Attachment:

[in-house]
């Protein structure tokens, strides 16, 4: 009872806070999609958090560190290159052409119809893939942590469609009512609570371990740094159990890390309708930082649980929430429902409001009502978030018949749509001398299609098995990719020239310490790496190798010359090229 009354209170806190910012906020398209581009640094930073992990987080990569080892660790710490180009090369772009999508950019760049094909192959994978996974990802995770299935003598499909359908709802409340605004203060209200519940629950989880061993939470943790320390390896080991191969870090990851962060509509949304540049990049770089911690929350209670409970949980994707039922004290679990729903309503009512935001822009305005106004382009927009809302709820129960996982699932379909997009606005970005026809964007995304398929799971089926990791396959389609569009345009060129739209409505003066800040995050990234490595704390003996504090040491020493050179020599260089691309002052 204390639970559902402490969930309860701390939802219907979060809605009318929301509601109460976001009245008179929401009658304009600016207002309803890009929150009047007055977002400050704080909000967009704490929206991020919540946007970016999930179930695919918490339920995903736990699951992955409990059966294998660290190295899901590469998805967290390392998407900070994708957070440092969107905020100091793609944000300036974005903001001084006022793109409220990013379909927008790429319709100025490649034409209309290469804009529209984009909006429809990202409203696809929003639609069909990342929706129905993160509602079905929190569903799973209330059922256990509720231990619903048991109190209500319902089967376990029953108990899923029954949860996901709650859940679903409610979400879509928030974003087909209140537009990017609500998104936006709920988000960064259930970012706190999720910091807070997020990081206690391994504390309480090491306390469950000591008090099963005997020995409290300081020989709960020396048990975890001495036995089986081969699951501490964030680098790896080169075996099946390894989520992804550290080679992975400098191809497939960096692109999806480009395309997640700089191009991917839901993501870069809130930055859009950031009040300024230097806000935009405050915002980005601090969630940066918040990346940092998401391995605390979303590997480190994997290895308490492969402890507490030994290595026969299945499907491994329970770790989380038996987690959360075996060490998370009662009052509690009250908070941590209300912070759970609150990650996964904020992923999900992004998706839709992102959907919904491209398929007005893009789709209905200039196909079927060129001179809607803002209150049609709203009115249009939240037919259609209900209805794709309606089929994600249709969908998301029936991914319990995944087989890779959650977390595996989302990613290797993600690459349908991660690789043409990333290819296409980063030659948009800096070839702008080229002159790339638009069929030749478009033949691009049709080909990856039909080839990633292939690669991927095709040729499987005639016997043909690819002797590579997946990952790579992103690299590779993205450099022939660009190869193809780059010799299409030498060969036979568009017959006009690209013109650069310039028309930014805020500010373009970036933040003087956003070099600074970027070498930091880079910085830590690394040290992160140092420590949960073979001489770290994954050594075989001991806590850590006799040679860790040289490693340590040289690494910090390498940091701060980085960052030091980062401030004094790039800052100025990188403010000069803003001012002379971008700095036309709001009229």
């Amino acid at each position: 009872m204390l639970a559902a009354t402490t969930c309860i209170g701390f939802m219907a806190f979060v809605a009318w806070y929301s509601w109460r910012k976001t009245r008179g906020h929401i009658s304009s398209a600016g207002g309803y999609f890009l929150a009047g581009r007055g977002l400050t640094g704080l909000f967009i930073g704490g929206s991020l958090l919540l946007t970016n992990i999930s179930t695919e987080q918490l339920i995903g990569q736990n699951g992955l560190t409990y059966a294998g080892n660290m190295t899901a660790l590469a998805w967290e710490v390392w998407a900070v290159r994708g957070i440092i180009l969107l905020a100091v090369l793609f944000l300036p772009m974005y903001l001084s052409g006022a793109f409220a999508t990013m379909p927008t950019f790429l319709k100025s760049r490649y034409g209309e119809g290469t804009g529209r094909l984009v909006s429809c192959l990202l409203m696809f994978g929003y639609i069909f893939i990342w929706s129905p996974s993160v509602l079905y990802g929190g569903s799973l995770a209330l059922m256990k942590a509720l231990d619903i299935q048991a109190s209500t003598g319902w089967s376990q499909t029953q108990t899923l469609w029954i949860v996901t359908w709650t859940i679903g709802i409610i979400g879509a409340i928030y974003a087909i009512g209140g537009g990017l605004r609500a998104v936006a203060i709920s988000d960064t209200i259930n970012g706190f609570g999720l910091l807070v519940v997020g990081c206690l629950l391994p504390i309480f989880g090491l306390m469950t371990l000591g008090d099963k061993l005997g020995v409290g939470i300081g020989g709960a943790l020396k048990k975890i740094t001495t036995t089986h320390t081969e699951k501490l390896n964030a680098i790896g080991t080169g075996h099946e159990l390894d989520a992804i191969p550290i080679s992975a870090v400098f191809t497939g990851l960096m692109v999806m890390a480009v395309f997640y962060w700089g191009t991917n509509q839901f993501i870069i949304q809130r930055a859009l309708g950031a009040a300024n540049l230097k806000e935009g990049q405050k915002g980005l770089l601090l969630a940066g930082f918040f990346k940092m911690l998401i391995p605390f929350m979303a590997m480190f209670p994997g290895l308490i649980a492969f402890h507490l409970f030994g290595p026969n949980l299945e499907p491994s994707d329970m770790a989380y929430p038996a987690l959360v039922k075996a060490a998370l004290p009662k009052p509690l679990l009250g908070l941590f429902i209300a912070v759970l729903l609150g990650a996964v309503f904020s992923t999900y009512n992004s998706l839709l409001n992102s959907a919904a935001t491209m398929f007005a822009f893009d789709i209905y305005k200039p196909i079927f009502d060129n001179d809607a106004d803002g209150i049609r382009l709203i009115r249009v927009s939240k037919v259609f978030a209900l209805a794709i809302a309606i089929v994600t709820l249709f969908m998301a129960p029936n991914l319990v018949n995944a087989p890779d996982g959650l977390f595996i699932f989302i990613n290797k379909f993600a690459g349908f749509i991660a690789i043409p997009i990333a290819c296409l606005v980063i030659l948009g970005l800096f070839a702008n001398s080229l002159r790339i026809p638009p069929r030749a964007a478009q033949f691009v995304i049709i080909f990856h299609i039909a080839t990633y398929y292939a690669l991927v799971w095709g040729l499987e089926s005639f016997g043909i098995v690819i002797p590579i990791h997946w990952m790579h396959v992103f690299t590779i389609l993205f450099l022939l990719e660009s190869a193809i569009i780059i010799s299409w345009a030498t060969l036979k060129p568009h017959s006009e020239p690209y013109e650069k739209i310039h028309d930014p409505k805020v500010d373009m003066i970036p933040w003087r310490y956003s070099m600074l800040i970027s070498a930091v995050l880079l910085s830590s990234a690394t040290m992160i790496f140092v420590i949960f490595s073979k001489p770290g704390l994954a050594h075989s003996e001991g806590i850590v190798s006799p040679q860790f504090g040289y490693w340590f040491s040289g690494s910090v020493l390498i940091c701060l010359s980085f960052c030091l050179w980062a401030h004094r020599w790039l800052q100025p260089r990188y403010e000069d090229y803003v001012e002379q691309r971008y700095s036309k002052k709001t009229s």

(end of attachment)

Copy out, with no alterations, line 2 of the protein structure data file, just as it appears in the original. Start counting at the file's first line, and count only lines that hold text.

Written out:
């Protein structure tokens, strides 16, 4: 009872806070999609958090560190290159052409119809893939942590469609009512609570371990740094159990890390309708930082649980929430429902409001009502978030018949749509001398299609098995990719020239310490790496190798010359090229 009354209170806190910012906020398209581009640094930073992990987080990569080892660790710490180009090369772009999508950019760049094909192959994978996974990802995770299935003598499909359908709802409340605004203060209200519940629950989880061993939470943790320390390896080991191969870090990851962060509509949304540049990049770089911690929350209670409970949980994707039922004290679990729903309503009512935001822009305005106004382009927009809302709820129960996982699932379909997009606005970005026809964007995304398929799971089926990791396959389609569009345009060129739209409505003066800040995050990234490595704390003996504090040491020493050179020599260089691309002052 204390639970559902402490969930309860701390939802219907979060809605009318929301509601109460976001009245008179929401009658304009600016207002309803890009929150009047007055977002400050704080909000967009704490929206991020919540946007970016999930179930695919918490339920995903736990699951992955409990059966294998660290190295899901590469998805967290390392998407900070994708957070440092969107905020100091793609944000300036974005903001001084006022793109409220990013379909927008790429319709100025490649034409209309290469804009529209984009909006429809990202409203696809929003639609069909990342929706129905993160509602079905929190569903799973209330059922256990509720231990619903048991109190209500319902089967376990029953108990899923029954949860996901709650859940679903409610979400879509928030974003087909209140537009990017609500998104936006709920988000960064259930970012706190999720910091807070997020990081206690391994504390309480090491306390469950000591008090099963005997020995409290300081020989709960020396048990975890001495036995089986081969699951501490964030680098790896080169075996099946390894989520992804550290080679992975400098191809497939960096692109999806480009395309997640700089191009991917839901993501870069809130930055859009950031009040300024230097806000935009405050915002980005601090969630940066918040990346940092998401391995605390979303590997480190994997290895308490492969402890507490030994290595026969299945499907491994329970770790989380038996987690959360075996060490998370009662009052509690009250908070941590209300912070759970609150990650996964904020992923999900992004998706839709992102959907919904491209398929007005893009789709209905200039196909079927060129001179809607803002209150049609709203009115249009939240037919259609209900209805794709309606089929994600249709969908998301029936991914319990995944087989890779959650977390595996989302990613290797993600690459349908991660690789043409990333290819296409980063030659948009800096070839702008080229002159790339638009069929030749478009033949691009049709080909990856039909080839990633292939690669991927095709040729499987005639016997043909690819002797590579997946990952790579992103690299590779993205450099022939660009190869193809780059010799299409030498060969036979568009017959006009690209013109650069310039028309930014805020500010373009970036933040003087956003070099600074970027070498930091880079910085830590690394040290992160140092420590949960073979001489770290994954050594075989001991806590850590006799040679860790040289490693340590040289690494910090390498940091701060980085960052030091980062401030004094790039800052100025990188403010000069803003001012002379971008700095036309709001009229």